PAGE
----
Eric, my 14 year old non-verbal son with autism has no verbal speech. At some point, he was diagnosed with a very low IQ and supposedly with a mentality of a toddler. However, any one who spends 5 minutes with him begs to differ. Over the years, he has often surprised us by how smart he is and his capacity of learning things independently like how to use Google on the computer and get to Youtube on my cell phone.
I try to teach my son by providing frequent opportunities throughout the day in his natural environment. Furthermore, I tend to narrate as often as possible: what he is doing (Eric is watching Toy Story), what I'm doing (Mommy is washing the dishes), what someone else is doing (the man is mowing the lawn), or just noting a certain event (it is raining).
For example: When I notice my son is rubbing his eyes and he is sleepy, I would say "you look sleepy..It is time to go to bed". If I notice that his hands are dirty after playing basketball, I would say "your hands are dirty...go wash them". These particular commentaries will progress into "you hands are dirty..what do you need to do?", to simply making an observation "your hands are dirty" with a non-verbal cue pointing him to the sink to wash his hands. Eventually, he would be noticing on his own that his hands are dirty and proceeds to wash them independently . These examples of incidental teaching mixed with narrating, modeling, intraverbal style of communicating, using prompting/fading, all in the natural environment, could also be reinforced using structured teaching.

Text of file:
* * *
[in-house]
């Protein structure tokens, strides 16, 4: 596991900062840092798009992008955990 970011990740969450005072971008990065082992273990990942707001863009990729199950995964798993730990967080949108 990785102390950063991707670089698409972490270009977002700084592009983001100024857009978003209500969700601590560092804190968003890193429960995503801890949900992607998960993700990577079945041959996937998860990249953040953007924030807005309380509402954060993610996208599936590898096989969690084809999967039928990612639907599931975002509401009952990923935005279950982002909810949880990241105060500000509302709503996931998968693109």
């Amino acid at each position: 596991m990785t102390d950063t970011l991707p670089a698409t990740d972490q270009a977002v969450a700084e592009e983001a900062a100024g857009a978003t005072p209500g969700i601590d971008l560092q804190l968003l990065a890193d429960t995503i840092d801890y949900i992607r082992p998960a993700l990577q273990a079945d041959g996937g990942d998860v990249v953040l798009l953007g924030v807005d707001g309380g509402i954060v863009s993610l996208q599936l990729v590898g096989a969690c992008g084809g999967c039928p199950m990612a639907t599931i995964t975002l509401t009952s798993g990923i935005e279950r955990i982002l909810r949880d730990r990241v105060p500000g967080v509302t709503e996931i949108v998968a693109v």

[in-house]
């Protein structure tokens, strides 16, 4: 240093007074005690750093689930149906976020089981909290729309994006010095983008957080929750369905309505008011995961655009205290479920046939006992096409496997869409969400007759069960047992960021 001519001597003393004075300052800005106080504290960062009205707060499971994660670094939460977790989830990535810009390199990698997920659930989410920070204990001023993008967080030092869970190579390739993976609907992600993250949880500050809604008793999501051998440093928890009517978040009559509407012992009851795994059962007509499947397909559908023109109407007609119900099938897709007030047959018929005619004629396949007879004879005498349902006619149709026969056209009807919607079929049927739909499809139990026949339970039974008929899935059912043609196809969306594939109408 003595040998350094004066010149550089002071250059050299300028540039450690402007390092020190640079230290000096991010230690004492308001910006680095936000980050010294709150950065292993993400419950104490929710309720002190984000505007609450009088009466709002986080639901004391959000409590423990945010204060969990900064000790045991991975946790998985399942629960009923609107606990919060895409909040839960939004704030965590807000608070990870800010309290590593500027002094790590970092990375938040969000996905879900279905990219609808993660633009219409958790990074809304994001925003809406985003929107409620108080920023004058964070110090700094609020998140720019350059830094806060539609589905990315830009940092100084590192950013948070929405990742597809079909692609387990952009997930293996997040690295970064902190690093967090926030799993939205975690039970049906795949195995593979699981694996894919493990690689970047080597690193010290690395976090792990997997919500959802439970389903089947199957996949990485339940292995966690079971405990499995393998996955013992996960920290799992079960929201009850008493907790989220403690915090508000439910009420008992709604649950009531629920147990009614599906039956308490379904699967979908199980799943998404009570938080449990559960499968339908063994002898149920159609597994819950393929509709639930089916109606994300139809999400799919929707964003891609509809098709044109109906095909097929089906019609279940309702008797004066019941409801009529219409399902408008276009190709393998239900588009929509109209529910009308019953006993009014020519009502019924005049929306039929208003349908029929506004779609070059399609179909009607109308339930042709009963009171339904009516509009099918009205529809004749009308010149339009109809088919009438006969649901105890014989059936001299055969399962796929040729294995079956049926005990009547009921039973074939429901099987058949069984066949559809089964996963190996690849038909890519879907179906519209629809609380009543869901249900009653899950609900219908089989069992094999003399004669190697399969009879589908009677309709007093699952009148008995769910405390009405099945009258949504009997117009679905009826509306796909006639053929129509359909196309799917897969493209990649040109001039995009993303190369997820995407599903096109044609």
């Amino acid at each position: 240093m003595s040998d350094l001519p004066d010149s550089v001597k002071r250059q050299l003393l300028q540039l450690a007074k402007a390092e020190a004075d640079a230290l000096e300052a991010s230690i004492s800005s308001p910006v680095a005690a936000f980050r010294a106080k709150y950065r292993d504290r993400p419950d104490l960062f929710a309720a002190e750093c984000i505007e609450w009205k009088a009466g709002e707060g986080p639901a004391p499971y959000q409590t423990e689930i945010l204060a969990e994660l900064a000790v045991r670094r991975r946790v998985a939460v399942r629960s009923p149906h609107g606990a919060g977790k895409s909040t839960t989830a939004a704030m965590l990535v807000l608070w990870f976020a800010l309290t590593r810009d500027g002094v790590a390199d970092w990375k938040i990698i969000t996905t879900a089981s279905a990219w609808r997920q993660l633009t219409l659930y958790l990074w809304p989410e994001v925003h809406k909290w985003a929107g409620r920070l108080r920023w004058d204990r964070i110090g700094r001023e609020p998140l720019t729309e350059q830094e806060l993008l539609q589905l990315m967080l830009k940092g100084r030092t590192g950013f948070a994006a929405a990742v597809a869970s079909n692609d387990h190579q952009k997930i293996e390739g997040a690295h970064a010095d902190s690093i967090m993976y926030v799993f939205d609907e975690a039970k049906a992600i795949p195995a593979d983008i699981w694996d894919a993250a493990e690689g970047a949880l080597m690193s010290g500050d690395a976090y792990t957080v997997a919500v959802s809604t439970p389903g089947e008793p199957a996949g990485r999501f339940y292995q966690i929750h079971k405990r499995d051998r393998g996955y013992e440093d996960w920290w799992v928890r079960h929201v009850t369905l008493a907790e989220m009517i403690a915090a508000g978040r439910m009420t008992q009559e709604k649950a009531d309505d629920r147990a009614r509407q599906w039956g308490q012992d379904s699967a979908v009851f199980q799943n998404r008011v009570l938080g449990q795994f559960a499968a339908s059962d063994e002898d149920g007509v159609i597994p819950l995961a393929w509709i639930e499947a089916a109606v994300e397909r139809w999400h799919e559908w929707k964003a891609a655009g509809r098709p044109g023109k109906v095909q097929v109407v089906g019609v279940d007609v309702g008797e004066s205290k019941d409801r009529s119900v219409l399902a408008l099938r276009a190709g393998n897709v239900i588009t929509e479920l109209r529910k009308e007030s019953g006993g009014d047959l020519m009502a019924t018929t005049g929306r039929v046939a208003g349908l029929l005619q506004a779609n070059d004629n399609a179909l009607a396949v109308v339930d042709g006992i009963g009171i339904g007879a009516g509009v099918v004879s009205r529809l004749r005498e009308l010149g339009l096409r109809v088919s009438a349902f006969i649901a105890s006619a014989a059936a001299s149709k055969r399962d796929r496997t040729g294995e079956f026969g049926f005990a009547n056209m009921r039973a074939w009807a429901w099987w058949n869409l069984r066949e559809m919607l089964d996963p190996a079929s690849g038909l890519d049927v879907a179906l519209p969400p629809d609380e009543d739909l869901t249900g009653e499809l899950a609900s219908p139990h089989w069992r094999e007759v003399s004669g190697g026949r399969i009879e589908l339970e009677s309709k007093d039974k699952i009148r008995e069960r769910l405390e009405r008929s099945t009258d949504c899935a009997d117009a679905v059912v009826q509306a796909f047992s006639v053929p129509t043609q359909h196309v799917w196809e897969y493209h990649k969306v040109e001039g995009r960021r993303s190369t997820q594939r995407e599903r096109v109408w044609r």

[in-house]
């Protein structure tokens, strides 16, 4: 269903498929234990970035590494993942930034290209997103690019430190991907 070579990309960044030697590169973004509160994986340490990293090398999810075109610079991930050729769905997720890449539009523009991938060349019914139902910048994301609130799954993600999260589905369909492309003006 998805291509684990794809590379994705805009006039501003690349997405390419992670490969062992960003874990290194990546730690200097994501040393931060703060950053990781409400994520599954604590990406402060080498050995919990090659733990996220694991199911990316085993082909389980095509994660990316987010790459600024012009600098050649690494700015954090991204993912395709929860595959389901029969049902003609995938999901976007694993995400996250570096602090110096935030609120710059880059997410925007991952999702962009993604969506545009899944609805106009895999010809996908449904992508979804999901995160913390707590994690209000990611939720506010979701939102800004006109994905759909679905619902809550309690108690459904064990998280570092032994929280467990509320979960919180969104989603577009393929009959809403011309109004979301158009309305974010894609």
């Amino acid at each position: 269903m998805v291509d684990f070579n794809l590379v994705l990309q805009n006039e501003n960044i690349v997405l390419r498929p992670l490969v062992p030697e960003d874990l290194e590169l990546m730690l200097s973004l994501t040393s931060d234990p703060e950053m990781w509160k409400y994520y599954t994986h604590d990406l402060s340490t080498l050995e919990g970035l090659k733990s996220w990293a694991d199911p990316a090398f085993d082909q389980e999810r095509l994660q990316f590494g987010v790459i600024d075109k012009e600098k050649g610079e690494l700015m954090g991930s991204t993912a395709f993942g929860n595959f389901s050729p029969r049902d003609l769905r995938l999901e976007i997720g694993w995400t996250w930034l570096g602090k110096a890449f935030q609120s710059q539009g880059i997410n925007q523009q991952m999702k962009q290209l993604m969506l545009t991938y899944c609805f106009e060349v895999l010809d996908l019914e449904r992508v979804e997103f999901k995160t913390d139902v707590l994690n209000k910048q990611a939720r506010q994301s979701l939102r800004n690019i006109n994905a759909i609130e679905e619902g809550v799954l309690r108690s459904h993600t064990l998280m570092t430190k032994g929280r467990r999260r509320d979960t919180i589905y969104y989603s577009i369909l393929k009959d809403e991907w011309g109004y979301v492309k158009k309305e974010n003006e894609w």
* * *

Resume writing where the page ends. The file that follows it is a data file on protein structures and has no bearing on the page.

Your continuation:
I designed an activity called "what do you do when...."?. If your child can read then you can just use written language. Otherwise, use pictures. I use one set of index cards for the "What to do" and another set of cards for the "when". Examples of "what to do" answers would be "wash them", "go to bed", "Turn up the volume". The corresponding "what to do" questions would be "when your hands are dirty", "when you are sleepy", and "when you can't hear the TV".
My son proceeds to match the answers to the corresponding questions. This is particularly helpful if the child is a visual learner and seeing the actions in words helps reaffirm the concepts learned incidentally.
We often concentrate on teaching skills in isolation. For example: teaching prepositions such as "in", "on top of", "over" and so forth. It is definitely good practice to teach in a structured, controlled environment with trials conducted in a systematic manner. However, it is as important to teach these skills within the context of every day use. For example: When teaching "in", you could tell the child to put the orange peels "in" in the trash, get "in" the bath tub", pour the milk "over" the cereal, stand "behind" me in the line, get "inside" the car, etc.
Write down these prepositions with a sharpie (BLACK or RED) on index card and flash them and point at them while interacting with the child when giving him such directions. It would also help point to the word to emphasize the word/preposition being taught. It is always a good idea to have a visual support and it is a good step to teach pre-reading/reading skills.